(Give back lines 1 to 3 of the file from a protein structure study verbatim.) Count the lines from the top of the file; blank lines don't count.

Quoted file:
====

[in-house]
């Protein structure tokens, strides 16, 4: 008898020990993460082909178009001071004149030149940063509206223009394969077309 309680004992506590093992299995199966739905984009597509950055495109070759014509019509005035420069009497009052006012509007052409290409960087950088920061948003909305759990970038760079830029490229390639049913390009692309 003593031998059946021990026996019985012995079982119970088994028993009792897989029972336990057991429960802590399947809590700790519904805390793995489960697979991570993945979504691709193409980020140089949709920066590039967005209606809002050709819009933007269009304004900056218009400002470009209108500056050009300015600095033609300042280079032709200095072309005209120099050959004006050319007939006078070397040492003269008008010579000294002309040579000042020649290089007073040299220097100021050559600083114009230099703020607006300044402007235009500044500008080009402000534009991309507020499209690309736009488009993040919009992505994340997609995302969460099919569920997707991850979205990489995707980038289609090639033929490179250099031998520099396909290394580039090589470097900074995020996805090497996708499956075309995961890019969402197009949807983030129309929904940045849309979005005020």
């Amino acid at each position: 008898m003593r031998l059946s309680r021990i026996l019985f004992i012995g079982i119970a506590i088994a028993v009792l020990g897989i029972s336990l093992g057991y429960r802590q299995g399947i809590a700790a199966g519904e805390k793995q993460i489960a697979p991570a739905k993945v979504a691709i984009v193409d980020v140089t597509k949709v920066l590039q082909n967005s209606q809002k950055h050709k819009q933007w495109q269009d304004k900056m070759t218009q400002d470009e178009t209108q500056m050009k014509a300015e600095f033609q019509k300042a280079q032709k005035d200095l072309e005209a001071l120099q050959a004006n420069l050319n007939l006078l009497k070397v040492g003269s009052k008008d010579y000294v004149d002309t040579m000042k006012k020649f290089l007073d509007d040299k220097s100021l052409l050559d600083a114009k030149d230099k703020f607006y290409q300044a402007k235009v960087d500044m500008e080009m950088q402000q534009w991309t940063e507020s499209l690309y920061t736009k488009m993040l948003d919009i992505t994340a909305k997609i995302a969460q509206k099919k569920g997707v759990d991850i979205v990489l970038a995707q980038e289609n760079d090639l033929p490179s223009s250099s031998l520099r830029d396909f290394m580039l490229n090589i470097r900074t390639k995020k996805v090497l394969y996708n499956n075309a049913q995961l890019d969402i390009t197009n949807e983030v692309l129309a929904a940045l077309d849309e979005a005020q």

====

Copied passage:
[in-house]
């Protein structure tokens, strides 16, 4: 008898020990993460082909178009001071004149030149940063509206223009394969077309 309680004992506590093992299995199966739905984009597509950055495109070759014509019509005035420069009497009052006012509007052409290409960087950088920061948003909305759990970038760079830029490229390639049913390009692309 003593031998059946021990026996019985012995079982119970088994028993009792897989029972336990057991429960802590399947809590700790519904805390793995489960697979991570993945979504691709193409980020140089949709920066590039967005209606809002050709819009933007269009304004900056218009400002470009209108500056050009300015600095033609300042280079032709200095072309005209120099050959004006050319007939006078070397040492003269008008010579000294002309040579000042020649290089007073040299220097100021050559600083114009230099703020607006300044402007235009500044500008080009402000534009991309507020499209690309736009488009993040919009992505994340997609995302969460099919569920997707991850979205990489995707980038289609090639033929490179250099031998520099396909290394580039090589470097900074995020996805090497996708499956075309995961890019969402197009949807983030129309929904940045849309979005005020």
């Amino acid at each position: 008898m003593r031998l059946s309680r021990i026996l019985f004992i012995g079982i119970a506590i088994a028993v009792l020990g897989i029972s336990l093992g057991y429960r802590q299995g399947i809590a700790a199966g519904e805390k793995q993460i489960a697979p991570a739905k993945v979504a691709i984009v193409d980020v140089t597509k949709v920066l590039q082909n967005s209606q809002k950055h050709k819009q933007w495109q269009d304004k900056m070759t218009q400002d470009e178009t209108q500056m050009k014509a300015e600095f033609q019509k300042a280079q032709k005035d200095l072309e005209a001071l120099q050959a004006n420069l050319n007939l006078l009497k070397v040492g003269s009052k008008d010579y000294v004149d002309t040579m000042k006012k020649f290089l007073d509007d040299k220097s100021l052409l050559d600083a114009k030149d230099k703020f607006y290409q300044a402007k235009v960087d500044m500008e080009m950088q402000q534009w991309t940063e507020s499209l690309y920061t736009k488009m993040l948003d919009i992505t994340a909305k997609i995302a969460q509206k099919k569920g997707v759990d991850i979205v990489l970038a995707q980038e289609n760079d090639l033929p490179s223009s250099s031998l520099r830029d396909f290394m580039l490229n090589i470097r900074t390639k995020k996805v090497l394969y996708n499956n075309a049913q995961l890019d969402i390009t197009n949807e983030v692309l129309a929904a940045l077309d849309e979005a005020q």